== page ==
The Governor’s Office announced that Pactiv LLC would expand manufacturing facilities in Lenoir and Iredell Counties. A press release said the expansions would add 77 new jobs and result in an investment of over $9 million at the plants in Kinston and Mooresville though there was no indication of the breakdown of jobs and investment at each facility. The press release did not state an average salary for the new positions, saying salaries would vary, and that the average annual payroll for the new positions would be over $2.5 million.
The ironclad CSS Neuse laid under the waters of the Neuse River in Kinston for around 100 years before it was raised in the 1960s. It most recently had been housed in an outdoor shelter at the Governor Caswell Memorial Site before being very slowly moved a year ago June to its first climate-controlled indoor facility. This Thursday the remains of the ironclad will receive its first visitors since that move. Prior to the opening a highway marker will be unveiled at 130 S. Queen Street at 10:30 am followed by the first interpretive tours of the ship at the CSS Neuse Museum at 100 N.
Over the next month interviewers will call hundreds of coastal residents asking them about their past actions and future plans when evacuation orders are issued. The state did a similar study in 2003. But with the state’s population expanding more than 15 percent since that time… and many of those new residents having not experienced a hurricane… the state wants to get new information. Public Safety Secretary Kieran Shanahan says knowing how residents receive evacuation information… and then what they do with it… will help the department better coordinate and allocate resources.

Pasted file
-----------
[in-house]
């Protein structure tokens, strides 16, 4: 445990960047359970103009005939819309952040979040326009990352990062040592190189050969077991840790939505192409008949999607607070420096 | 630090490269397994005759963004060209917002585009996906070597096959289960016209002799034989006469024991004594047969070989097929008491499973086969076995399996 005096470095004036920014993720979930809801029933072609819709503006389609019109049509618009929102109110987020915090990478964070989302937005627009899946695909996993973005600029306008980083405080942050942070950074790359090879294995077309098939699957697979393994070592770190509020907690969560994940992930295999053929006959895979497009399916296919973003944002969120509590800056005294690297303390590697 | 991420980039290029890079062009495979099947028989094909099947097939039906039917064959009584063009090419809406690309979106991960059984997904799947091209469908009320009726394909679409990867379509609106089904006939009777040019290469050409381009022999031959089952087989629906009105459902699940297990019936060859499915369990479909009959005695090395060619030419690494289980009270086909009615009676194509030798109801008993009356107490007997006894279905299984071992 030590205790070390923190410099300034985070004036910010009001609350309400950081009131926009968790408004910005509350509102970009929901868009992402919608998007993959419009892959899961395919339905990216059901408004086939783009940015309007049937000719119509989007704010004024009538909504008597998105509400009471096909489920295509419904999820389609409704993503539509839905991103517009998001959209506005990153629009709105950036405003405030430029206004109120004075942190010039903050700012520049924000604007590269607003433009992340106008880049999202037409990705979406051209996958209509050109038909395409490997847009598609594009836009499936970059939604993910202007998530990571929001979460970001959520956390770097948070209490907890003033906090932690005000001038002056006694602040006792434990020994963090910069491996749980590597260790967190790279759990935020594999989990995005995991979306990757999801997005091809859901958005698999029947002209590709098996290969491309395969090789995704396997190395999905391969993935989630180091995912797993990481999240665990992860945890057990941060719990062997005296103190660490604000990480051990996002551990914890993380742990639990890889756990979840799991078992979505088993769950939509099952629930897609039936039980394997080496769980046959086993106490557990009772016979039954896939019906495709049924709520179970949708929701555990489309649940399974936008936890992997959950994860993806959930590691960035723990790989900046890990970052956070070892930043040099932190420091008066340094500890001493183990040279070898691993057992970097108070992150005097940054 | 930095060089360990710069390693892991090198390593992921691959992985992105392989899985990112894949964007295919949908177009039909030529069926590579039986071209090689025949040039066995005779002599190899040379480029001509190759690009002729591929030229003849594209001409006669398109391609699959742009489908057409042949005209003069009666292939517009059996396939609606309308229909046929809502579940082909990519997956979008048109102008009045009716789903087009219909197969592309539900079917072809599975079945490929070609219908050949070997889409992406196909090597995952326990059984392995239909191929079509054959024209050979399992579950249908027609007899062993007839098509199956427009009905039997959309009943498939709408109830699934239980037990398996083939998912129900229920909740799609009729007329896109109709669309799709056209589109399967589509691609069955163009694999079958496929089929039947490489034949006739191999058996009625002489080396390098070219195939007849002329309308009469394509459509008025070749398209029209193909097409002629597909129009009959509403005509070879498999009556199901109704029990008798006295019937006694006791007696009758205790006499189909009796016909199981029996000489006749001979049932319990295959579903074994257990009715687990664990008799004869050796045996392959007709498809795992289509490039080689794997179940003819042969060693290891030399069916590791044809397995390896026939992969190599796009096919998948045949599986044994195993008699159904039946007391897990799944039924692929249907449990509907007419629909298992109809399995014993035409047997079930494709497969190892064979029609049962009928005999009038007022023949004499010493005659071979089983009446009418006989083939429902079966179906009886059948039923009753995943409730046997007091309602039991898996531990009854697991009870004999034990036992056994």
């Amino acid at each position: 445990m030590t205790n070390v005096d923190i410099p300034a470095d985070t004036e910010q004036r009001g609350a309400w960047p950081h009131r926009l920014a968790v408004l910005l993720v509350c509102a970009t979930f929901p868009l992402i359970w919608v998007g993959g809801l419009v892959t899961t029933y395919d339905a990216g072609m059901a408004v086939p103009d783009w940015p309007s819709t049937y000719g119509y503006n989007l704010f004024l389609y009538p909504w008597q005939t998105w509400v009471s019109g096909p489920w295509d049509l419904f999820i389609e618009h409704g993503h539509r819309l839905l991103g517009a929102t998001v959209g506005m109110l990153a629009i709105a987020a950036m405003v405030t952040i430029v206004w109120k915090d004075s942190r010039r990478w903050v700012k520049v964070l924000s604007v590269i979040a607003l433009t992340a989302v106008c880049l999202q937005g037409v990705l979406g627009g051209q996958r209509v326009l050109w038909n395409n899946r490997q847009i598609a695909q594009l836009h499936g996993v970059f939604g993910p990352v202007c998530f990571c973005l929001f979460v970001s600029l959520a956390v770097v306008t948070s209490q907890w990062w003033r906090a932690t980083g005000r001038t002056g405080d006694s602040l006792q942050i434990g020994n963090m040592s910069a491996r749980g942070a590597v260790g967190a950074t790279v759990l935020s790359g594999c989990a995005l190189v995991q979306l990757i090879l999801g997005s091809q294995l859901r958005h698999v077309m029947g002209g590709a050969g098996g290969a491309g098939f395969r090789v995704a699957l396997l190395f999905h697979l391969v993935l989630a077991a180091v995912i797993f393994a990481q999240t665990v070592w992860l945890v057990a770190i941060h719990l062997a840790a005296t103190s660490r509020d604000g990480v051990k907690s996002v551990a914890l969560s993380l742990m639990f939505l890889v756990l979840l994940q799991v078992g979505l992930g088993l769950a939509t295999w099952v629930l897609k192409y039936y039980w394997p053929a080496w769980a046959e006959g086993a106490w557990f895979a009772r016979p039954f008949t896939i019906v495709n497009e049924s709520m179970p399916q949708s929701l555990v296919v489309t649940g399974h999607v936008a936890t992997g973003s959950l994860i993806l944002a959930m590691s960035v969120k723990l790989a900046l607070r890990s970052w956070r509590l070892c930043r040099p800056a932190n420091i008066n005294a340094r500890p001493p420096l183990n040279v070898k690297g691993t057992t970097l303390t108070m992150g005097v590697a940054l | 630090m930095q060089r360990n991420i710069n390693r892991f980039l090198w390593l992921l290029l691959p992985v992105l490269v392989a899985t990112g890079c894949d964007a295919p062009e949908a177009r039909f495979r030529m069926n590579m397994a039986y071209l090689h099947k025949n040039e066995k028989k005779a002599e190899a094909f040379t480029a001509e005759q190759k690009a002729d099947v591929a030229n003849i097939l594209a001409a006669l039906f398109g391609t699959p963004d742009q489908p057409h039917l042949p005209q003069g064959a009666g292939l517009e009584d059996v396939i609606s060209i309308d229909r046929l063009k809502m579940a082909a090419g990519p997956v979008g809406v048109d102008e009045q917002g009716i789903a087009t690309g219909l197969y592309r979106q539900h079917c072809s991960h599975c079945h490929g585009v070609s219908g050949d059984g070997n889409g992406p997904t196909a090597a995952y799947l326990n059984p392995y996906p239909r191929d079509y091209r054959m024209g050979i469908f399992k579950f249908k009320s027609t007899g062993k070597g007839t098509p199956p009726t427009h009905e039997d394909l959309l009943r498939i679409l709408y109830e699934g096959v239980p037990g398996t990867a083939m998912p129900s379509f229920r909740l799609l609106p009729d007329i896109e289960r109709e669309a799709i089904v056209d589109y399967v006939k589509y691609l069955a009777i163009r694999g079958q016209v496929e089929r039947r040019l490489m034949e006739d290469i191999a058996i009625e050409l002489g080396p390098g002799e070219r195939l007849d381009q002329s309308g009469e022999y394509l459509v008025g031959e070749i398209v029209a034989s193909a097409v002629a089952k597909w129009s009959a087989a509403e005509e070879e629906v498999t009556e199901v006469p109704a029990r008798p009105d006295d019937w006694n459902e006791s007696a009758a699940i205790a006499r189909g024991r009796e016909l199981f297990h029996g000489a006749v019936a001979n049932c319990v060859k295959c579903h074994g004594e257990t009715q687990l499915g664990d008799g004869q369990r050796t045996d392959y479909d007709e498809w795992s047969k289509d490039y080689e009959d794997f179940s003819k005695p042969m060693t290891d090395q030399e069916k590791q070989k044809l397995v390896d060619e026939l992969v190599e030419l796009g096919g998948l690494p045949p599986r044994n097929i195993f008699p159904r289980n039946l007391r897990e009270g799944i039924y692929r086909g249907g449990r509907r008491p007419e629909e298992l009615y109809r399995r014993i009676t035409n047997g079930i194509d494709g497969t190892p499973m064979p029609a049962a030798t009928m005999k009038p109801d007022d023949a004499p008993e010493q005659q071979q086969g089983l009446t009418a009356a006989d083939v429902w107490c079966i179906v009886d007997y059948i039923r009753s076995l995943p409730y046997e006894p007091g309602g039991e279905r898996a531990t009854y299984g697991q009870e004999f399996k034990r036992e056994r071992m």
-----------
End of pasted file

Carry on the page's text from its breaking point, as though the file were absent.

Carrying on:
The moves are in response to a $37 billion dollar cut in the Department of Defense budget for this fiscal year as a result of federal sequestration. A press release from the base says civilian employees… with a few exceptions… will have to take one day of unpaid leave each week between next Monday and September 21. First responders such as police and fire personnel are exempt from the furloughs. The reduction in personnel will prompt changes in operations, including closing the commissary and the pharmacy at the exchange on Mondays.
AAA Carolinas expects about a 2% decline in travel for the July 4th holiday. They’re estimating 988,500 state residents traveling during the five-day holiday period. Most of the decline is attributed to the shorter holiday period… last year the 4th fell on a Wednesday, this year on a Thursday. Some of the blame is also attributed to gas prices which, while mostly flat for the past two months, are 8% higher than a year ago.
Two of the turtles were rescued off Cape Lookout back in April suffering from symptoms of cold-stunning that occurs when turtles get suddenly caught in waters where the temperature drops suddenly, leaving them lethargic and unable to feed or swim. The other came to the Aquarium as a hatchling in August 2011, unable to get out of a nest on Bogue Banks on his own. All are green sea turtles. Rescued turtles are released as soon as they’ve recovered.
The 2013 Kids Count Data Book ranks North Carolina 35th in the nation in overall child well-being. The survey looks at four categories… economic well-being, family and community, education and health. North Carolina’s highest ranking was in education where it placed 27th though the report noted the percentage of students graduating high school on time had declined 18 percent in a five-year period. The report noted gains in fourth grade reading and eighth-grade math proficiency. The state’s lowest ranking was in economic well-being with 26% of children living in poverty in 2011.